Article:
for *k* = 0, 1, 2, …, *n* − 1, where represents the principal *n*th root of *r*.

## Absolute value, conjugation and distance[edit]

The **absolute value** (or *modulus* or *magnitude*) of a complex number *z* = *r e*^{iφ} is defined as |*z*| = *r*. Algebraically, if *z* = *a* + *bi*, then

One can check readily that the absolute value has three important properties:

- if and only if

- (triangle inequality)

for all complex numbers *z* and *w*. It then follows, for example, that and . By defining the **distance** function *d*(*z*, *w*) = |*z* − *w*| we turn the set of complex numbers into a metric space and we can therefore talk about limits and continuity.

The **complex conjugate** of the complex number *z* = *a* + *bi* is defined to be *a* − *bi*, written as or . As seen in the figure, is the "reflection" of *z* about the real axis. The following can be checked:

- if and only if
*z*is real

- if
*z*is non-zero.

The latter formula is the method of choice to compute the inverse of a complex number if it is given in rectangular coordinates.

That conjugation commutes with all the algebraic operations (and many functions; *e.g.* ) is rooted in the ambiguity in choice of *i* (−1 has two square roots). It is important to note, however, that the function is not complex-differentiable.

## Euler's formula[edit]

Let's preview the MacLaurin expansion of a given function y=f(x):

Failed to parse (syntax error): {\displaystyle y=f(x)=f(0)+f'(x)x+f''(x)x²/2!+f'''(x)x³/3!+... }

(The ! notation means factorial.)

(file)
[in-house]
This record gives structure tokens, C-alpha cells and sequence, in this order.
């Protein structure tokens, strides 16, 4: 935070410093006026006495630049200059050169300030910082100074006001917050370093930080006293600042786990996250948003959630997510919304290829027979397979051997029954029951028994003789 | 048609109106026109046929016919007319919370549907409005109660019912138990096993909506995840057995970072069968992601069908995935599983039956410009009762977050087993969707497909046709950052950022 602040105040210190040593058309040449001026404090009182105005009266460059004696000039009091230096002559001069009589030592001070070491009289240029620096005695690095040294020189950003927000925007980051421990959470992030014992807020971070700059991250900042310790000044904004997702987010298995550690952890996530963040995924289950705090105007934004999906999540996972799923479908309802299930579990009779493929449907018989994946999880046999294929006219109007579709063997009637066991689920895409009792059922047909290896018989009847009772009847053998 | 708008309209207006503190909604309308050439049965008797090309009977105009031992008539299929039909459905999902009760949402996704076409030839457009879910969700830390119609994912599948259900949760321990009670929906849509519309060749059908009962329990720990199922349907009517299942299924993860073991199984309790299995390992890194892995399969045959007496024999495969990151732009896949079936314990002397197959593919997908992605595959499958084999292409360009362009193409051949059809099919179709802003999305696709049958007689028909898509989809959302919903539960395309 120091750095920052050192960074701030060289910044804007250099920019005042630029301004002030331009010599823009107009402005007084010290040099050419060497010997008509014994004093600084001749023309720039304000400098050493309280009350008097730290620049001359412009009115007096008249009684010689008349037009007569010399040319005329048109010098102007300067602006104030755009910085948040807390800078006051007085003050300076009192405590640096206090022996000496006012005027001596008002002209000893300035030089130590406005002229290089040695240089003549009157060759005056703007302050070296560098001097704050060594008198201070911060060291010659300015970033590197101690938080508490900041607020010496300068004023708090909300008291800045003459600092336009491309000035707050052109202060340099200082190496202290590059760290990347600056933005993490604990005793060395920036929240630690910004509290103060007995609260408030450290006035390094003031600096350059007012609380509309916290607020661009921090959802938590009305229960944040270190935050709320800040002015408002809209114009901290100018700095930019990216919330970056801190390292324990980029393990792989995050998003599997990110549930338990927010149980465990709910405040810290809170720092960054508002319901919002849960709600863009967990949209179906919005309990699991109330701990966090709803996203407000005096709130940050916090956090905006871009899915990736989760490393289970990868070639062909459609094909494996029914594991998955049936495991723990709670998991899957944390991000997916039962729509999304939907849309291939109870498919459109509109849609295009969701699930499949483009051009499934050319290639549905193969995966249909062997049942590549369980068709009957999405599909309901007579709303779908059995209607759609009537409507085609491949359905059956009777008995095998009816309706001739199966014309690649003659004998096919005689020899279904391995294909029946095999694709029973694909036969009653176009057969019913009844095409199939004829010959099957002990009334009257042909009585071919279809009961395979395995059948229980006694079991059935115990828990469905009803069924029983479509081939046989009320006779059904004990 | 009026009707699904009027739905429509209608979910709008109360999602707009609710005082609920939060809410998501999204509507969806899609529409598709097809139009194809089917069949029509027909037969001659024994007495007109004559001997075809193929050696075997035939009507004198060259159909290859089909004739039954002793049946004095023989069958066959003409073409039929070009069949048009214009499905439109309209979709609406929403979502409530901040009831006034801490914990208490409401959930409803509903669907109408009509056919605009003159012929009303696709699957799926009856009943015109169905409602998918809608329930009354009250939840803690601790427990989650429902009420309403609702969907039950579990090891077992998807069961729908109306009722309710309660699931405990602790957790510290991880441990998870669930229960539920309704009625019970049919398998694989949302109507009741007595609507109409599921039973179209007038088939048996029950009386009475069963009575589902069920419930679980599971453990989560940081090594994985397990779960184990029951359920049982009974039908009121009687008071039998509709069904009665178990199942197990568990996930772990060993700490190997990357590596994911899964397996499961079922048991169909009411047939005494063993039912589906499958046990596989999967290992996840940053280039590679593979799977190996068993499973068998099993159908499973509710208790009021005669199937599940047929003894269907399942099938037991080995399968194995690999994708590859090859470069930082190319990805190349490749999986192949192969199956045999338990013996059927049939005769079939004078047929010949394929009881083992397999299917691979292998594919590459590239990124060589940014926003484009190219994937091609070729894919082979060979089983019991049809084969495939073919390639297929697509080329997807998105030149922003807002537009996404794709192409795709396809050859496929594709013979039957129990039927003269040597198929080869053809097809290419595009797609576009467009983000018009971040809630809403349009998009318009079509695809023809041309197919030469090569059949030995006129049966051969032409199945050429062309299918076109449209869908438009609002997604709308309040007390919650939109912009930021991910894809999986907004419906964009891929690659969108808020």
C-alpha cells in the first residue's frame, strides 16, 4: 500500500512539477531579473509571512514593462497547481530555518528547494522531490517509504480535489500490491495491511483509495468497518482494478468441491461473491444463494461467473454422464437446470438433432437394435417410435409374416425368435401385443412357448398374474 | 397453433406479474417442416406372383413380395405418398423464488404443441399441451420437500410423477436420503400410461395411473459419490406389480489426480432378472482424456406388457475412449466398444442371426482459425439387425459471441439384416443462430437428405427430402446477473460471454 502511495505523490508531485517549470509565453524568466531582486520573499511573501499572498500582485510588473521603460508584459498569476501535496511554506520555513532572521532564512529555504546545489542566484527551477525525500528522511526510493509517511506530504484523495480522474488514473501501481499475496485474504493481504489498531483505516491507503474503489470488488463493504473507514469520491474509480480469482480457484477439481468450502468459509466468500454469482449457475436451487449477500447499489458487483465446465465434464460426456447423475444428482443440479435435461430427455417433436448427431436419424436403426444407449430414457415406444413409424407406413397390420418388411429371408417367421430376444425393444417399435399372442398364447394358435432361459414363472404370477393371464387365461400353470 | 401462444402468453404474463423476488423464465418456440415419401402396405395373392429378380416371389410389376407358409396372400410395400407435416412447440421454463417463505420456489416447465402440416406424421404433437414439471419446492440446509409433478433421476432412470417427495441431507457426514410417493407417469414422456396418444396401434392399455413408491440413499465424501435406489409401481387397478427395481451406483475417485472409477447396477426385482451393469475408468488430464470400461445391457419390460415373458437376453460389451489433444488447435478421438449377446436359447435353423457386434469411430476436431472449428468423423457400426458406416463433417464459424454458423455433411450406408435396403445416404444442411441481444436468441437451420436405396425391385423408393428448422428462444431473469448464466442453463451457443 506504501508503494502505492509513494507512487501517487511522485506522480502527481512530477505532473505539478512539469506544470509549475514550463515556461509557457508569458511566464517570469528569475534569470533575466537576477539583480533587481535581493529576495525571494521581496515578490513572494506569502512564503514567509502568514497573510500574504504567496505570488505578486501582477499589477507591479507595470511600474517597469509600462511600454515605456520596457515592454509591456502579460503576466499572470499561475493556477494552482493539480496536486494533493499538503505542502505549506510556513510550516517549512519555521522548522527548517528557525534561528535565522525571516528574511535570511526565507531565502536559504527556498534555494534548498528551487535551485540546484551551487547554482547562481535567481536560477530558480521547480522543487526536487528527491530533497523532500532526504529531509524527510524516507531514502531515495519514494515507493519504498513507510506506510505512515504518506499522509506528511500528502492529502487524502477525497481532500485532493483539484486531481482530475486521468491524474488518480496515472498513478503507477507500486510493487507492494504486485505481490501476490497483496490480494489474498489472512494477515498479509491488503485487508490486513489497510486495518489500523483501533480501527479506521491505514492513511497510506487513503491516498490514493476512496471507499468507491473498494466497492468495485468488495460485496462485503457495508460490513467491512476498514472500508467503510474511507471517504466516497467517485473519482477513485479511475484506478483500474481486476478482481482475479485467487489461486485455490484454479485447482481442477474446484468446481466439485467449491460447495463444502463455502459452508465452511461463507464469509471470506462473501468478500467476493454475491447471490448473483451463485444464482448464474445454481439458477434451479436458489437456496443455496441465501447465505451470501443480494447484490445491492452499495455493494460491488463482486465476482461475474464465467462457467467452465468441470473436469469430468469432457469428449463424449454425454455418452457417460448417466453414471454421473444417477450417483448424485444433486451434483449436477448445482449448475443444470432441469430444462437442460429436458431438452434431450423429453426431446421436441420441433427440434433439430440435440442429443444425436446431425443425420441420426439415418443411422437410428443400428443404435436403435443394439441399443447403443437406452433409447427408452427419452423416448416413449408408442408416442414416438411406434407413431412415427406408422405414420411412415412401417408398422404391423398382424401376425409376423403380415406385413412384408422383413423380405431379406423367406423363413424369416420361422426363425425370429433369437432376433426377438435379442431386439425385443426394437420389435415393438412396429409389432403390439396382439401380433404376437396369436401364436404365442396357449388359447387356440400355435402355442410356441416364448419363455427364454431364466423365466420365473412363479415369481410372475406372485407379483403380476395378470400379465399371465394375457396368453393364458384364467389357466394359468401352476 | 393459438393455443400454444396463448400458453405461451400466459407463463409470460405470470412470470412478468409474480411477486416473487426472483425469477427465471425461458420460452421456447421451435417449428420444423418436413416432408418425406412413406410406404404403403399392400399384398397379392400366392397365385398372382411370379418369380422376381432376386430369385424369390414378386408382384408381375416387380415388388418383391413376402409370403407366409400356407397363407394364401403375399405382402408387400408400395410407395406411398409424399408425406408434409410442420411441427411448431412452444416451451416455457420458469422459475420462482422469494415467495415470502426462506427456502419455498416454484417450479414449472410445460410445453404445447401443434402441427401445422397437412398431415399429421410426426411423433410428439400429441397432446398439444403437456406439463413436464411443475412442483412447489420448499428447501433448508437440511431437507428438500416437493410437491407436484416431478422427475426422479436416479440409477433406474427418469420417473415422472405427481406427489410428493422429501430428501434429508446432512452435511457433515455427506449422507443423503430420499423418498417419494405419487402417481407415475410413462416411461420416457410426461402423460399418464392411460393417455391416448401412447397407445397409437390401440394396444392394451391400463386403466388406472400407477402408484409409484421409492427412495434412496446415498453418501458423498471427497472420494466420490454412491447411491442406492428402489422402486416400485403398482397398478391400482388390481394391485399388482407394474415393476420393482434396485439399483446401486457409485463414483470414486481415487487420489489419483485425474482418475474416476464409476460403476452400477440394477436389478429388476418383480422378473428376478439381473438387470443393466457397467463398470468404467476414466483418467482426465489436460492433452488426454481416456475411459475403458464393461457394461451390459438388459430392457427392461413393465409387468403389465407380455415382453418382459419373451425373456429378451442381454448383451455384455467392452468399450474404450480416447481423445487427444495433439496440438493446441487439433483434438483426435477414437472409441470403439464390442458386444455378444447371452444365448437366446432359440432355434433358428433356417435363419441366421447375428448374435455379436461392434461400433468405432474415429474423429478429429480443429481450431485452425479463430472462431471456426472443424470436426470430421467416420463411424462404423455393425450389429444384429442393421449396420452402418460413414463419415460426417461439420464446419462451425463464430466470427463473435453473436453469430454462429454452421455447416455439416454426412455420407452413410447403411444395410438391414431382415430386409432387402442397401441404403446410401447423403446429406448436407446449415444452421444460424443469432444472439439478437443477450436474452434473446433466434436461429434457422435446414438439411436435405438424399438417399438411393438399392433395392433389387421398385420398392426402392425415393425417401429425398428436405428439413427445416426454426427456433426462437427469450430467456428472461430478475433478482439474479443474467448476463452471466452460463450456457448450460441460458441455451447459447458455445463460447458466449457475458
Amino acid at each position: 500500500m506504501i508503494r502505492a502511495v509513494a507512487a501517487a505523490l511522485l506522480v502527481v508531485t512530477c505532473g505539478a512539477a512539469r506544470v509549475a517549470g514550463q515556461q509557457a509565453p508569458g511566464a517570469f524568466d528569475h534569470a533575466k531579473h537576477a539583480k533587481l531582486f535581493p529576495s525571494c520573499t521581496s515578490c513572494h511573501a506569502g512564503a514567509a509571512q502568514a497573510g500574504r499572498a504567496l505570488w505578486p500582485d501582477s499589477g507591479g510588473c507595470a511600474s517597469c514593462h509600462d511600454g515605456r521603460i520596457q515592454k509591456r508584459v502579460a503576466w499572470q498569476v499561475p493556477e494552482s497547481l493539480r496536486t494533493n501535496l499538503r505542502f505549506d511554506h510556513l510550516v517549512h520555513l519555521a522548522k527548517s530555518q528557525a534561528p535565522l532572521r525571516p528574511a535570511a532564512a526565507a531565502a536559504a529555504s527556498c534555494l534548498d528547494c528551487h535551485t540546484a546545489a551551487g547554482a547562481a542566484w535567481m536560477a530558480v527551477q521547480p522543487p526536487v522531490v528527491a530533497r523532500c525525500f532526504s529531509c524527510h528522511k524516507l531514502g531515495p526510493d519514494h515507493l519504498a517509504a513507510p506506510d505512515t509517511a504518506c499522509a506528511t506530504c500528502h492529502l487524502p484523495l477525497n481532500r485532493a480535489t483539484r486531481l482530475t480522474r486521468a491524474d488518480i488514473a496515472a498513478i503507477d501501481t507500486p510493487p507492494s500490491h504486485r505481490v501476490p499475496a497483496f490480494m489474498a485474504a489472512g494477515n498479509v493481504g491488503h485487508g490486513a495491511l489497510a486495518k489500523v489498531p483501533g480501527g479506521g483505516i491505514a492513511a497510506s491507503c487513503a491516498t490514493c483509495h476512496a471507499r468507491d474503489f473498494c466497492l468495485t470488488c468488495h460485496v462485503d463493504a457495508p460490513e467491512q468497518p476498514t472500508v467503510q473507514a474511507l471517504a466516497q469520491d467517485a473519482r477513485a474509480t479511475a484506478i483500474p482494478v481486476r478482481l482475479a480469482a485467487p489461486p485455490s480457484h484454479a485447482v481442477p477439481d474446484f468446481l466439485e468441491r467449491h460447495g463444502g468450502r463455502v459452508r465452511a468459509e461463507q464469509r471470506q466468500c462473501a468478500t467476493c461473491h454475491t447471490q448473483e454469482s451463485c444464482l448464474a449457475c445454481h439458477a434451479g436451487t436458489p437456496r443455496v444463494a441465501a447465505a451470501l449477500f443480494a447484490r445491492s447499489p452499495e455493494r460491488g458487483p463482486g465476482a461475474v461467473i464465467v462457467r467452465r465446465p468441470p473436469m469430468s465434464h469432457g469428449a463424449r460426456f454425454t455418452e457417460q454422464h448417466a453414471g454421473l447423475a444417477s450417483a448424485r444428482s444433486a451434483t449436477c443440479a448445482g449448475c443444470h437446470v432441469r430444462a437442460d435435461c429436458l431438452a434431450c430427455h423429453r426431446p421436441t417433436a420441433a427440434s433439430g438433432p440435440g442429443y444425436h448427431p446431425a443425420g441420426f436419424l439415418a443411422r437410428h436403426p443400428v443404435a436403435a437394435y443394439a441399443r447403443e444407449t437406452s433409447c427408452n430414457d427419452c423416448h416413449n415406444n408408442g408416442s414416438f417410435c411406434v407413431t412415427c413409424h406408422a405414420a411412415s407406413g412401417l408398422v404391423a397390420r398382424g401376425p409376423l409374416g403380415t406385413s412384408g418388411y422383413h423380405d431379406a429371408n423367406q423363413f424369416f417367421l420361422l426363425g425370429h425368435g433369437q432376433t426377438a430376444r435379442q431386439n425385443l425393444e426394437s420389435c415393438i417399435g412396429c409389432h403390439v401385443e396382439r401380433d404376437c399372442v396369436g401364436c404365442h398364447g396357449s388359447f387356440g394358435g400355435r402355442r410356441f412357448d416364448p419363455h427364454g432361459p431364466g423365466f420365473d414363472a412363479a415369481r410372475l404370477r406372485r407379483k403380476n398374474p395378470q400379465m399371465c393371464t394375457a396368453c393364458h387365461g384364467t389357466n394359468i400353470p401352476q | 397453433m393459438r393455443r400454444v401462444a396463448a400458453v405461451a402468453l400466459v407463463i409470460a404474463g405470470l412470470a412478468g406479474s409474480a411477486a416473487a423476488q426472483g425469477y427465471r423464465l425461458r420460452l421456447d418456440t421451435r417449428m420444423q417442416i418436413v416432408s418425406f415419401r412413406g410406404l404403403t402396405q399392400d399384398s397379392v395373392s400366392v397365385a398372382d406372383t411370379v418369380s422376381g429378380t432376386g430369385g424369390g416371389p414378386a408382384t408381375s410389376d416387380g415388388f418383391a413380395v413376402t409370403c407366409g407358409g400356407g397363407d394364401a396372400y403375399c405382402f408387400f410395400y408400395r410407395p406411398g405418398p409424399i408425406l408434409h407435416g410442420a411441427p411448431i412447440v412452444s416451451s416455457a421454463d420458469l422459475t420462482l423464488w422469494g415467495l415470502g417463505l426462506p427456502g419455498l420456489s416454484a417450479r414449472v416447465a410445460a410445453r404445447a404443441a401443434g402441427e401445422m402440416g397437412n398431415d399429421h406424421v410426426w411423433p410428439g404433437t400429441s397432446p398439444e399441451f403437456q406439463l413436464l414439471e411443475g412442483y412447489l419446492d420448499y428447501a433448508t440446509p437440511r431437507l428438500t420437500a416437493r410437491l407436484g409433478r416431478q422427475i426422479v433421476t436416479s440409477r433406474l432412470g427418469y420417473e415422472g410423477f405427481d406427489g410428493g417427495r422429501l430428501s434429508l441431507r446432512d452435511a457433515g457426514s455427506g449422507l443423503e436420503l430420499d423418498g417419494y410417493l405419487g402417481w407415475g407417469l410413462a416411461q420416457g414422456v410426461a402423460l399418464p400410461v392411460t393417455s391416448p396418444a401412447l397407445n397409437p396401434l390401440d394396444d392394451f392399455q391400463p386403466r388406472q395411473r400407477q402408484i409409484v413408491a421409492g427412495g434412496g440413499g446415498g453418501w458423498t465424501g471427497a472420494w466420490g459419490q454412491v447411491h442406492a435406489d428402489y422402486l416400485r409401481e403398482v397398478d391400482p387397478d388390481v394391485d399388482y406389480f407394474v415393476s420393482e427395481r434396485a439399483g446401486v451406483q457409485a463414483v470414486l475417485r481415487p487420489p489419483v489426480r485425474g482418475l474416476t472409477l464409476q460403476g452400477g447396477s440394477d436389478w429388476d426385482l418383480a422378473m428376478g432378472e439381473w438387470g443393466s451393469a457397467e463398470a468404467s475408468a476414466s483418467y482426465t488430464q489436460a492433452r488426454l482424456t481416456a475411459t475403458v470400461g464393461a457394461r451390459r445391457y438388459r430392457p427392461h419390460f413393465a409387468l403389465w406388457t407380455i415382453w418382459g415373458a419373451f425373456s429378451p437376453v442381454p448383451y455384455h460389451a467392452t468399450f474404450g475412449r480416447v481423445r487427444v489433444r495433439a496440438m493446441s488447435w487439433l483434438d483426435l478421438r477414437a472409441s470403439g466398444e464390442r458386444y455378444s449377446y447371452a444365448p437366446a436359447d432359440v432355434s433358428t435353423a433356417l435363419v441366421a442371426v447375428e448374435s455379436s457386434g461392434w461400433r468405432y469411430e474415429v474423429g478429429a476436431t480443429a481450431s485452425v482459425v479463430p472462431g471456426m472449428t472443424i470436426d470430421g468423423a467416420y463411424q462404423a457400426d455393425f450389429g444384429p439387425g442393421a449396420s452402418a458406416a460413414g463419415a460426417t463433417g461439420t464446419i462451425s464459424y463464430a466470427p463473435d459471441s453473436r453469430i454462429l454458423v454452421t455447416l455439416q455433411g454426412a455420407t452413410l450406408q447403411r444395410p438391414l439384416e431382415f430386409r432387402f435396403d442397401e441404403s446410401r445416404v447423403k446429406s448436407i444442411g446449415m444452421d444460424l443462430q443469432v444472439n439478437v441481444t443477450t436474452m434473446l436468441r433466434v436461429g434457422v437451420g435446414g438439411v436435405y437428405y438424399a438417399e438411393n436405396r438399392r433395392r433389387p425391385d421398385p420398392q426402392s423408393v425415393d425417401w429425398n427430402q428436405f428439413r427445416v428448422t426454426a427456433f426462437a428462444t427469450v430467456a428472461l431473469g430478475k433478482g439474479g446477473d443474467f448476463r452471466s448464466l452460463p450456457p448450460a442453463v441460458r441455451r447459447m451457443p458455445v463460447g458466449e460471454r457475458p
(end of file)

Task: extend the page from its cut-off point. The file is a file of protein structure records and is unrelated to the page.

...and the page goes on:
To write the Maclaurin's expansion, we are supposed to know the first derivative, second derivative, third derivative, ect. of the given function. The higher derivative we know, the more accurate the expansion is. Therefore, ideally, if we are able to know *every* derivative, then the expansion will be *absolutely* accurate. Fortunately, there are some functions that their every derivative is known: sine, cosine, and the exponential function y=e^{x} are three examples of such a function.

The derivative of e^{x} is itself, therefore every derivative of e^{x} is e^{x}.

The MacLaurin expansion of e^{x} is:

e^{x}=1+x+x²/2!+x³/3!+x^{4}/4!+...

which is valid for all real numbers, because it is always convergent.

The derivatives of sin x are:

|1st| cos x

|2nd| －sin x

|3rd| －cos x

|4th| sin x

|5th| cos x

The 5th der. is the same as the 1st der., therefore the 6th der. is the same as the 2nd der. ...

The same is for cos x. The 1st derivative is －sin x, the second derivative is －cos x...

The MacLaurin expansion of sin x is:

sin x=x-x³/3!+x^{5}/5!-x^{7}/7!+...

The MacLaurin expansion of cos x is:

cos x=1-x²/2!+x^{4}/4!-x^{6}/6!+...

which are valid for all real numbers, because they are always convergent.

But what if someone plugs in an imaginary number and calculates *e* to the power of i*x*, where x is real? That may sound ridiculous and unimaginable because an imaginary number as the exponent is not yet defined. However, if we really do this, we will get an interesting result: